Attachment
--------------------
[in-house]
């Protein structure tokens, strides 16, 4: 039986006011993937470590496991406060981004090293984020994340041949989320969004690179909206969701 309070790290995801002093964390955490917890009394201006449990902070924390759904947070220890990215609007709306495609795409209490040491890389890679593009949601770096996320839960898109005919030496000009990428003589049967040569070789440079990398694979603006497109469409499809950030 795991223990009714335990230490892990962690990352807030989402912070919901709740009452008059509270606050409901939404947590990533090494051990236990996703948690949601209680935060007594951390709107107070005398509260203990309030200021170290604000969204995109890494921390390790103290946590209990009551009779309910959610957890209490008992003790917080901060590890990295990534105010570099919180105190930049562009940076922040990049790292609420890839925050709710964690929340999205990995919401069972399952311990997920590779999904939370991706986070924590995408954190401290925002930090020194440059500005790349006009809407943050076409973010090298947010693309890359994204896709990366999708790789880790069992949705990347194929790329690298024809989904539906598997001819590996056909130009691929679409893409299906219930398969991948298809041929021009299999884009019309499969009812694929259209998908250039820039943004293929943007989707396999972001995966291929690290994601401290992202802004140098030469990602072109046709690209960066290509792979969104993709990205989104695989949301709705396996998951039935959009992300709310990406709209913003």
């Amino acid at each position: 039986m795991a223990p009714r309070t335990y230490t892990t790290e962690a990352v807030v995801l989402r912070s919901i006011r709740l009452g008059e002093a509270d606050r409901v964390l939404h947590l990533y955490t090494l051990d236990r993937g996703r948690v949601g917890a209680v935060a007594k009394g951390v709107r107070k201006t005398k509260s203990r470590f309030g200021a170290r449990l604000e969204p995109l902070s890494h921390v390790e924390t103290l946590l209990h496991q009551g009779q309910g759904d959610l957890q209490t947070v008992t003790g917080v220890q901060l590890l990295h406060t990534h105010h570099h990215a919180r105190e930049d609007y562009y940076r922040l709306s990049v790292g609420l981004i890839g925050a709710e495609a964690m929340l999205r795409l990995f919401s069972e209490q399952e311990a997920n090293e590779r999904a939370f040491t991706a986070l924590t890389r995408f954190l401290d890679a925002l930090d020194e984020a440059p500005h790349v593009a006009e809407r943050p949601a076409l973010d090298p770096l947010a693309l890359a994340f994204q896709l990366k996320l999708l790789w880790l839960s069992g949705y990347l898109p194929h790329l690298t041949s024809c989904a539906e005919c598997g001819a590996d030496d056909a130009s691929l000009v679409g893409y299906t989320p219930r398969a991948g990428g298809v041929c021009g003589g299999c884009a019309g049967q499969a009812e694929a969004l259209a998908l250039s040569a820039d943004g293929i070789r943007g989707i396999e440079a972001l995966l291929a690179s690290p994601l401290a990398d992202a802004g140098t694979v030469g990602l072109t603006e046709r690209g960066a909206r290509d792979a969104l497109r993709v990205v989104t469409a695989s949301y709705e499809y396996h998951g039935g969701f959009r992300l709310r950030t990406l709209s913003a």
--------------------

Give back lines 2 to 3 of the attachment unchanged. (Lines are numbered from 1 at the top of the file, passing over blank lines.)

């Protein structure tokens, strides 16, 4: 039986006011993937470590496991406060981004090293984020994340041949989320969004690179909206969701 309070790290995801002093964390955490917890009394201006449990902070924390759904947070220890990215609007709306495609795409209490040491890389890679593009949601770096996320839960898109005919030496000009990428003589049967040569070789440079990398694979603006497109469409499809950030 795991223990009714335990230490892990962690990352807030989402912070919901709740009452008059509270606050409901939404947590990533090494051990236990996703948690949601209680935060007594951390709107107070005398509260203990309030200021170290604000969204995109890494921390390790103290946590209990009551009779309910959610957890209490008992003790917080901060590890990295990534105010570099919180105190930049562009940076922040990049790292609420890839925050709710964690929340999205990995919401069972399952311990997920590779999904939370991706986070924590995408954190401290925002930090020194440059500005790349006009809407943050076409973010090298947010693309890359994204896709990366999708790789880790069992949705990347194929790329690298024809989904539906598997001819590996056909130009691929679409893409299906219930398969991948298809041929021009299999884009019309499969009812694929259209998908250039820039943004293929943007989707396999972001995966291929690290994601401290992202802004140098030469990602072109046709690209960066290509792979969104993709990205989104695989949301709705396996998951039935959009992300709310990406709209913003």
């Amino acid at each position: 039986m795991a223990p009714r309070t335990y230490t892990t790290e962690a990352v807030v995801l989402r912070s919901i006011r709740l009452g008059e002093a509270d606050r409901v964390l939404h947590l990533y955490t090494l051990d236990r993937g996703r948690v949601g917890a209680v935060a007594k009394g951390v709107r107070k201006t005398k509260s203990r470590f309030g200021a170290r449990l604000e969204p995109l902070s890494h921390v390790e924390t103290l946590l209990h496991q009551g009779q309910g759904d959610l957890q209490t947070v008992t003790g917080v220890q901060l590890l990295h406060t990534h105010h570099h990215a919180r105190e930049d609007y562009y940076r922040l709306s990049v790292g609420l981004i890839g925050a709710e495609a964690m929340l999205r795409l990995f919401s069972e209490q399952e311990a997920n090293e590779r999904a939370f040491t991706a986070l924590t890389r995408f954190l401290d890679a925002l930090d020194e984020a440059p500005h790349v593009a006009e809407r943050p949601a076409l973010d090298p770096l947010a693309l890359a994340f994204q896709l990366k996320l999708l790789w880790l839960s069992g949705y990347l898109p194929h790329l690298t041949s024809c989904a539906e005919c598997g001819a590996d030496d056909a130009s691929l000009v679409g893409y299906t989320p219930r398969a991948g990428g298809v041929c021009g003589g299999c884009a019309g049967q499969a009812e694929a969004l259209a998908l250039s040569a820039d943004g293929i070789r943007g989707i396999e440079a972001l995966l291929a690179s690290p994601l401290a990398d992202a802004g140098t694979v030469g990602l072109t603006e046709r690209g960066a909206r290509d792979a969104l497109r993709v990205v989104t469409a695989s949301y709705e499809y396996h998951g039935g969701f959009r992300l709310r950030t990406l709209s913003a």